April 10 2009
Now the Obama party is over, Turkey needs to deliver
Fri Apr 10, 2009 11:58am
by Paul de Bendern
ISTANBUL (Reuters) – U.S. President Barack Obama’s call on Turkey to
help resolve conflicts from the Middle East to Afghanistan is an
endorsement the secular democracy has long sought, but meeting those
expectations will be far harder.
Obama chose Turkey as the first Muslim country to visit since becoming
president, highlighting the importance he places on ties with a
prickly NATO ally spanning two continents and wielding increasing
influence in a volatile region.
"I came here out of my respect to Turkey’s democracy and culture and
my belief that Turkey plays a critically important role in the region
and in the world," Obama said during his two-day visit this week to
Ankara and Istanbul.
Turkey’s AK Party government has sought recognition for its role in
helping fix problems in and with neighboring countries, which it sees
as ultimately benefiting Turkey’s own security.
The Islamist-rooted AK Party has mediated between Israel and Syria,
brought warring Palestinian factions together, and tried to patch up
differences between Pakistan and Afghanistan.
Prime Minister Tayyip Erdogan has been criticized by Israel and the
former U.S. administration for seeking to bring the Palestinian
militant group Hamas, which rules the Gaza Strip, out of isolation and
for his criticism of Israel’s war on Gaza.
"The Obama visit opens up a series of windows of opportunities for
Turkey … but the burden is now on Turkey’s shoulders and how it can
make good on this," Faruk Logoglu, a former Turkish ambassador to
Washington, told Reuters.
"If we choose to continue to play, like Iran, a role of a regional
power with a voice of our own, then we will not be very effective. But
if we do it in a solemn and quiet manner it will be much more
Erdogan’s public spat over Gaza with Israeli President Shimon Peres in
Davos in January won praise from Arab countries but raised question
marks in European diplomatic circles about Turkey’s ability to be a
neutral negotiator. Turkey’s tough stance on the appointment of NATO’s
next chief put it at odds with the alliance’s members, forcing Obama
Obama praised Turkey for its strong European roots, democracy and
ability to reach out to the Muslim world. He said Turkey could help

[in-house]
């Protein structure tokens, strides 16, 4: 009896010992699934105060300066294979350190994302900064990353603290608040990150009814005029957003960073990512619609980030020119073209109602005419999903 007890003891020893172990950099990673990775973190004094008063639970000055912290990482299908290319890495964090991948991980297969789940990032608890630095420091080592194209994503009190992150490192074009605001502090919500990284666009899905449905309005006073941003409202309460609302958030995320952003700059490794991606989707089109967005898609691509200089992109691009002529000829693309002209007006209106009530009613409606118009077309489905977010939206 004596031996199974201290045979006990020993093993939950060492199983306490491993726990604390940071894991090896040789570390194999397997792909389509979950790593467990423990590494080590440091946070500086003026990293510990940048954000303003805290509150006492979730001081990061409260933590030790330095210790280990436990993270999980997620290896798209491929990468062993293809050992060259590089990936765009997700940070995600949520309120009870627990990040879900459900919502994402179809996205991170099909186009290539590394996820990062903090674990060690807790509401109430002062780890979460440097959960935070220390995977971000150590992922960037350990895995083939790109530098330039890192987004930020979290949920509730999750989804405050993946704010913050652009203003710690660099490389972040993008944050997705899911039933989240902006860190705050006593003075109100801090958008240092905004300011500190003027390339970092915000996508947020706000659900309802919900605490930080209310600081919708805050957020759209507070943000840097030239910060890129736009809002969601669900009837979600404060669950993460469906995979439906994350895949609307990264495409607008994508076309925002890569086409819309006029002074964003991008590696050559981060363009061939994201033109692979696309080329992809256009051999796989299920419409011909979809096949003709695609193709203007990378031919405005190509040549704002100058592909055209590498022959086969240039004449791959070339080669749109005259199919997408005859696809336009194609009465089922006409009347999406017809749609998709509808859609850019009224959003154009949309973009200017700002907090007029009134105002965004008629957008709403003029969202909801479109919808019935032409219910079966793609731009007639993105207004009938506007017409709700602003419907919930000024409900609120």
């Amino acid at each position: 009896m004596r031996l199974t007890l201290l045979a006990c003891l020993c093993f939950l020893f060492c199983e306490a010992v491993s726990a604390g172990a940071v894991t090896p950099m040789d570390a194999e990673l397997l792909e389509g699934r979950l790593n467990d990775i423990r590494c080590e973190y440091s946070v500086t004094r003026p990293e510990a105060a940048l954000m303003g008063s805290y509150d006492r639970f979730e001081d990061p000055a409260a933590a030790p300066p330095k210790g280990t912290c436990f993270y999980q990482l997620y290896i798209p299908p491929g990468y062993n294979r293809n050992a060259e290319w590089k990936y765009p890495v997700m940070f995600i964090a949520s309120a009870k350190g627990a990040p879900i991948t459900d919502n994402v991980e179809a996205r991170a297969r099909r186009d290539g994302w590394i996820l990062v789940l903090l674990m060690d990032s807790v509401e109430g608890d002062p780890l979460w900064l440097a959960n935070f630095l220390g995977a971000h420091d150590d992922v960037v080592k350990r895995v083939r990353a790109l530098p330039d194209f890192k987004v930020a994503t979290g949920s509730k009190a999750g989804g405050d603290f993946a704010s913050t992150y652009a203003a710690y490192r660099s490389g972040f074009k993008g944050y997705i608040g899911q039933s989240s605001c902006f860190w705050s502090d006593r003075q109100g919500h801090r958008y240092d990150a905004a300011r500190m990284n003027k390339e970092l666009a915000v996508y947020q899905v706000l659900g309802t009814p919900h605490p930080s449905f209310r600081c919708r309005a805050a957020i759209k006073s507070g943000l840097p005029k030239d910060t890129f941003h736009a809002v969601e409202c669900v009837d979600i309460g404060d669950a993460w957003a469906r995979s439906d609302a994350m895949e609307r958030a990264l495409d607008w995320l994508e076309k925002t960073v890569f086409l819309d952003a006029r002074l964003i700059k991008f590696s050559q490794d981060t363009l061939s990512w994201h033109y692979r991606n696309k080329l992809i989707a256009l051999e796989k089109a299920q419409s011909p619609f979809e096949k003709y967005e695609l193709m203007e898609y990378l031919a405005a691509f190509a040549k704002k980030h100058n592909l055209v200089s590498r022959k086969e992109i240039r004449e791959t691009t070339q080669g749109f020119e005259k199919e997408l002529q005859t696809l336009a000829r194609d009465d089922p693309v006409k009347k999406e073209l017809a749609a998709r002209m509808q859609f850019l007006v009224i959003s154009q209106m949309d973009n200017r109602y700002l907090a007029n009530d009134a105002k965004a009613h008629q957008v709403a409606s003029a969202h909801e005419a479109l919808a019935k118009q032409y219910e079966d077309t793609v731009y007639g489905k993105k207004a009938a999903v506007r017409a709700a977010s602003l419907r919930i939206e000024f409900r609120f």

bridge the divide between America and the Islamic world.
Obama is trying to repair the damage left by his predecessor, George
W. Bush, and has made clear he wants a more conciliatory approach to
solving global problems from Iran’s nuclear program to the stalled
Middle East peace process.
"Turkey has a long history of being an ally and a friend of both
Israel and its neighbors. And so it can occupy a unique position in
trying to resolve some of these differences," he said.
Ties between Turkey and the United States are now on the mend after
years of tensions, mainly due to the Iraqi war.
Critics of Erdogan say his foreign policy, spearheaded by adviser
Ahmet Davutoglu, is driven by a desire to boost Turkey’s role in the
Muslim world and reconnect with its Ottoman roots. They criticize
Erdogan for distancing Turkey from the West.
Analyst say quiet diplomacy will help Turkey in its quest to help
resolve the Middle East peace process.
"Turkey’s usefulness is first improving quality and dialogue between
Arabs and Israelis and factions within the Palestinians, and secondly
preparing the groundwork, not the ultimate agreement," said Logoglu,
adding he was skeptical that the government would pursue quiet
ARMENIA, NORTHERN IRAQ
Turkey’s European Union membership bid will also be affected by how it
tries to solve conflicts with its neighbors.
Turkey has finally begun normalizing ties with Armenia. The two
countries are at odds over Yerevan’s dispute with Azerbaijan over
Nagorno-Karabakh and whether the massacres of Armenians by Ottoman
Turks during World War One amounted to genocide.
Turkey will now be under pressure to deliver on Armenia. Diplomats
believe Ankara’s efforts with Yerevan have given Obama some time to
hold off on a U.S. Congress resolution that seeks to label the 1915
killings as genocide, a move that would hurt U.S.-Turkish ties.
"Turkey has come a long way in mending fences with neighbors," said
Hugh Pope, author of books on Turkey and an analyst with the
International Crisis Group.
"Twenty years ago, all countries around itself had daggers drawn at
Turkey. Now we are at the point of normalizing relations with
Armenia. Northern Iraq was a weight around Turkey’s neck and Turkey is
working on fixing it."
Ties between Turkey and Iraq have been strained over the presence of
Kurdish rebels based in northern Iraq from where they attack Turkish
territory. The United States wants better ties as they draw down their
troop levels in Iraq.